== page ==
Using the art fairs as a lens, Fischl further develops his study of human nature by confronting the viewer with the reality and ultimate disconnect between art and the environment in which it is situated.
Instead of the suburban scenes of his past, Fischl focuses on interactions within the opulent arena of art fairs. Both intrigued and appalled by the concept, he began to visit fairs to observe the crowd, taking his camera with him to capture snapshots of the characters that roam the booths. The figures Fischl paints are not portraits. They represent archetypes of the people at fairs: the shrewd dealers in suits, the eccentric art fans, the wearied group sitting by the refreshment area, almost all of them engrossed in their cell phones. Fischl observes: “Same crowd, different clothes. Always the same experience.” Meanwhile, the artworks are overshadowed by the frenzy of buying, selling, and socializing. They join the audience as silent observers of the chaotic art market on display.
The art fair paintings join the lineage of art about art throughout history. In particular, one can draw parallels between Fischl’s scenes and paintings of collector’s cabinets during the Dutch Golden Age, a time of booming economic activity that propelled a proportionately vigorous art market. Offering an exclusive glance inside collections, these paintings were part documentation of inventory, part elaborate narrative to flatter the taste and status of the patron, a theme that resonates today. While Fischl’s paintings appear satirical, they are only partially so. They are essentially tragic comedies in which people's desires and needs are thwarted by a system incapable of satisfying their deepest cravings. These works are not a "comment" on the art world but an existential condition most clearly articulated by the art world's irreconcilable conflict between spiritual and commercial values.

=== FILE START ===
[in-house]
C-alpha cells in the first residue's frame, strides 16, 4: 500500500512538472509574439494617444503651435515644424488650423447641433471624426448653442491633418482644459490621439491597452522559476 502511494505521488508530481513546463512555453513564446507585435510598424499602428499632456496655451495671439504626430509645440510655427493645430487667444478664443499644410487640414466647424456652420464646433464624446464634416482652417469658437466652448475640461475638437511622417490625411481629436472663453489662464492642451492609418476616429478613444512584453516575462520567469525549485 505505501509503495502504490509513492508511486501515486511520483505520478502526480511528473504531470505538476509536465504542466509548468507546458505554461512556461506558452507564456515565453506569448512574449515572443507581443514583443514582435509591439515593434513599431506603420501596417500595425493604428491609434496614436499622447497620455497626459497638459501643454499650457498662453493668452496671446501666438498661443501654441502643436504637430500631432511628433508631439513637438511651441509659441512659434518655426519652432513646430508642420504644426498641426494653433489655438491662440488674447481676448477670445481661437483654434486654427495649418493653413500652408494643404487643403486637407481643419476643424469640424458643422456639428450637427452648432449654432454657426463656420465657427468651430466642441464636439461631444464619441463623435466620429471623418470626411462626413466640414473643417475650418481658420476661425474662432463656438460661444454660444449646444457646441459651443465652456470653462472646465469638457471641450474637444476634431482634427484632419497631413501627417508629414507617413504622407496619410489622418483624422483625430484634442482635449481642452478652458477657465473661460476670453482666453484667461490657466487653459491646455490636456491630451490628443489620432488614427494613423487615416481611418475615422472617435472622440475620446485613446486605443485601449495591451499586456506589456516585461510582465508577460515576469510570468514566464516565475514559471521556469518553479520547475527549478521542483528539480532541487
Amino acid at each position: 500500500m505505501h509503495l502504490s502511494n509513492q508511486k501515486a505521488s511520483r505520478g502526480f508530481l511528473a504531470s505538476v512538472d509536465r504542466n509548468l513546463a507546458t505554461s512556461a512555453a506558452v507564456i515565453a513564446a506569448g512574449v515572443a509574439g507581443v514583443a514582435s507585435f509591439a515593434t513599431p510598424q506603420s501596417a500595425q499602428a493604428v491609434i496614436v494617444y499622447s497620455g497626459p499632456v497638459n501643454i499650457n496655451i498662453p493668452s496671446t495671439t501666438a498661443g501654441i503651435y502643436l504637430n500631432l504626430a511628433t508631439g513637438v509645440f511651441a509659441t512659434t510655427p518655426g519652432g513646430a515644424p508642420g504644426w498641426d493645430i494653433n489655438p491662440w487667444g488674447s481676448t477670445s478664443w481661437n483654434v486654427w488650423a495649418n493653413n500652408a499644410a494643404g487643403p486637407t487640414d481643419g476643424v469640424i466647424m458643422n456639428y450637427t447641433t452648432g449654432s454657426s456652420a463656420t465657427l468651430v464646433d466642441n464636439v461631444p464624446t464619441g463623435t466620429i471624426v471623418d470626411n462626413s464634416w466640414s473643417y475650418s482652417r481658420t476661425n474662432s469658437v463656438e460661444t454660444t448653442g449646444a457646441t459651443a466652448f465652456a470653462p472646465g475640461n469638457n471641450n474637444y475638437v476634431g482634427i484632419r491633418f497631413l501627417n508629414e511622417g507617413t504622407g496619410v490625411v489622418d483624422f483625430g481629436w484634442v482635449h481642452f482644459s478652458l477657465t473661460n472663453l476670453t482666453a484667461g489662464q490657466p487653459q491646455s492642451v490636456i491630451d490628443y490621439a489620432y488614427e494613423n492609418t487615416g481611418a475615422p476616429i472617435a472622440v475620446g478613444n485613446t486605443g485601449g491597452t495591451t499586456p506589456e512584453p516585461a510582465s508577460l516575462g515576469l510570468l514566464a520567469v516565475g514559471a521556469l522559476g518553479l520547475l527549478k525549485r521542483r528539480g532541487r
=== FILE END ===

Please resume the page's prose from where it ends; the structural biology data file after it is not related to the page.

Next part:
In the painting Rift/Raft, Fischl’s series reaches a politically charged climax, as the apathy of the art world elite is juxtaposed with potent imagery of refugees in desperate need. The audience is shocked out of their apathy, being made to realize that these two worlds coexist. Fischl revisits an earlier diptych, A Visit To/A Visit From/The Island (1983), leaving a heavy impact on the viewer with a blunt comparison of the lives of refugees to those living in leisure. Pushing his social commentary a step further, he demonstrates the rift of the art market from the reality many face. Fischl also alludes to Géricault’s The Raft of the Medusa (1819), hand in this tour de force of composition, he commemorates the plight of the refugees in a deeply empathetic way.